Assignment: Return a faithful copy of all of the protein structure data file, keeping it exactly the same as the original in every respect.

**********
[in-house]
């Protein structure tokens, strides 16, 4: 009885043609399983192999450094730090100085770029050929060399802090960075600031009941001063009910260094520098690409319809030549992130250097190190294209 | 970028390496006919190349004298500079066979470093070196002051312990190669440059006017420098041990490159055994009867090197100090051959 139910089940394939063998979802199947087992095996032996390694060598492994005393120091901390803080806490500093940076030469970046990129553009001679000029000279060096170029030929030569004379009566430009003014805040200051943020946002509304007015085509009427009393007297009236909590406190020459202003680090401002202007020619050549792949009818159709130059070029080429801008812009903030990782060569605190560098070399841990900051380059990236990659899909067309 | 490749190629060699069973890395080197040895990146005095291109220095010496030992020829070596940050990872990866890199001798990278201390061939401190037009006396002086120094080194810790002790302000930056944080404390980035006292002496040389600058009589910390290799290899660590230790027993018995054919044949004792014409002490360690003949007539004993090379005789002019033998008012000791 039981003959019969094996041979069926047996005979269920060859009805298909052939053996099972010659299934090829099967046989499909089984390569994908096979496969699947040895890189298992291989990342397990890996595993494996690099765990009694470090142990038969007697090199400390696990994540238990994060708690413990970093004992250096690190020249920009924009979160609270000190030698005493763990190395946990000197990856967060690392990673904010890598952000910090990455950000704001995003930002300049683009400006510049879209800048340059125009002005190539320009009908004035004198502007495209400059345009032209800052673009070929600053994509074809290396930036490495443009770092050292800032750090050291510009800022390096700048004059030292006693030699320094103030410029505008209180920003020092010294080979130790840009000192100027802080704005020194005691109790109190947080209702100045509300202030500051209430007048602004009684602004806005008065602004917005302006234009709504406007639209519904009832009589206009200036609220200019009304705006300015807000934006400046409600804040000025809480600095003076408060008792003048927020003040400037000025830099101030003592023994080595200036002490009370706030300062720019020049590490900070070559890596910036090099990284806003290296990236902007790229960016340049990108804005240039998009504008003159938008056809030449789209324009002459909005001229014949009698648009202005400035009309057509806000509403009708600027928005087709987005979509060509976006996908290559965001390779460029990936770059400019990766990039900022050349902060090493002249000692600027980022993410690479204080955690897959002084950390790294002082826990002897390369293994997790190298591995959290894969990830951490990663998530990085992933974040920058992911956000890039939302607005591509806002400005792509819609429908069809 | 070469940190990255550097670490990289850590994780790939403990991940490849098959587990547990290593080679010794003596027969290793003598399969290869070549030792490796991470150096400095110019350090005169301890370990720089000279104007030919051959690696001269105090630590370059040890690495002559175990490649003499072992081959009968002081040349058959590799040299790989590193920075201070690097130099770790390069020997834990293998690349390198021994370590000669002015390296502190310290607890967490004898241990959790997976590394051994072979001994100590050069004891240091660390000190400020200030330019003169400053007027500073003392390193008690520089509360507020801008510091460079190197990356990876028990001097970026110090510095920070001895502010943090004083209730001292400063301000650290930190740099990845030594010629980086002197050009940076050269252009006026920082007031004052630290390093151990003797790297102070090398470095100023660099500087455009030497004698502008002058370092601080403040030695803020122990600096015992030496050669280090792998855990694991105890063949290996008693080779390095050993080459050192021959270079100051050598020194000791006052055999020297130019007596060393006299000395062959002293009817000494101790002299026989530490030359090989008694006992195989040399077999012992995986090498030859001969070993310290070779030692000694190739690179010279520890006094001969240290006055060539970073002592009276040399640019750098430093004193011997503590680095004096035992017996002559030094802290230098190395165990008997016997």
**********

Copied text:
[in-house]
């Protein structure tokens, strides 16, 4: 009885043609399983192999450094730090100085770029050929060399802090960075600031009941001063009910260094520098690409319809030549992130250097190190294209 | 970028390496006919190349004298500079066979470093070196002051312990190669440059006017420098041990490159055994009867090197100090051959 139910089940394939063998979802199947087992095996032996390694060598492994005393120091901390803080806490500093940076030469970046990129553009001679000029000279060096170029030929030569004379009566430009003014805040200051943020946002509304007015085509009427009393007297009236909590406190020459202003680090401002202007020619050549792949009818159709130059070029080429801008812009903030990782060569605190560098070399841990900051380059990236990659899909067309 | 490749190629060699069973890395080197040895990146005095291109220095010496030992020829070596940050990872990866890199001798990278201390061939401190037009006396002086120094080194810790002790302000930056944080404390980035006292002496040389600058009589910390290799290899660590230790027993018995054919044949004792014409002490360690003949007539004993090379005789002019033998008012000791 039981003959019969094996041979069926047996005979269920060859009805298909052939053996099972010659299934090829099967046989499909089984390569994908096979496969699947040895890189298992291989990342397990890996595993494996690099765990009694470090142990038969007697090199400390696990994540238990994060708690413990970093004992250096690190020249920009924009979160609270000190030698005493763990190395946990000197990856967060690392990673904010890598952000910090990455950000704001995003930002300049683009400006510049879209800048340059125009002005190539320009009908004035004198502007495209400059345009032209800052673009070929600053994509074809290396930036490495443009770092050292800032750090050291510009800022390096700048004059030292006693030699320094103030410029505008209180920003020092010294080979130790840009000192100027802080704005020194005691109790109190947080209702100045509300202030500051209430007048602004009684602004806005008065602004917005302006234009709504406007639209519904009832009589206009200036609220200019009304705006300015807000934006400046409600804040000025809480600095003076408060008792003048927020003040400037000025830099101030003592023994080595200036002490009370706030300062720019020049590490900070070559890596910036090099990284806003290296990236902007790229960016340049990108804005240039998009504008003159938008056809030449789209324009002459909005001229014949009698648009202005400035009309057509806000509403009708600027928005087709987005979509060509976006996908290559965001390779460029990936770059400019990766990039900022050349902060090493002249000692600027980022993410690479204080955690897959002084950390790294002082826990002897390369293994997790190298591995959290894969990830951490990663998530990085992933974040920058992911956000890039939302607005591509806002400005792509819609429908069809 | 070469940190990255550097670490990289850590994780790939403990991940490849098959587990547990290593080679010794003596027969290793003598399969290869070549030792490796991470150096400095110019350090005169301890370990720089000279104007030919051959690696001269105090630590370059040890690495002559175990490649003499072992081959009968002081040349058959590799040299790989590193920075201070690097130099770790390069020997834990293998690349390198021994370590000669002015390296502190310290607890967490004898241990959790997976590394051994072979001994100590050069004891240091660390000190400020200030330019003169400053007027500073003392390193008690520089509360507020801008510091460079190197990356990876028990001097970026110090510095920070001895502010943090004083209730001292400063301000650290930190740099990845030594010629980086002197050009940076050269252009006026920082007031004052630290390093151990003797790297102070090398470095100023660099500087455009030497004698502008002058370092601080403040030695803020122990600096015992030496050669280090792998855990694991105890063949290996008693080779390095050993080459050192021959270079100051050598020194000791006052055999020297130019007596060393006299000395062959002293009817000494101790002299026989530490030359090989008694006992195989040399077999012992995986090498030859001969070993310290070779030692000694190739690179010279520890006094001969240290006055060539970073002592009276040399640019750098430093004193011997503590680095004096035992017996002559030094802290230098190395165990008997016997």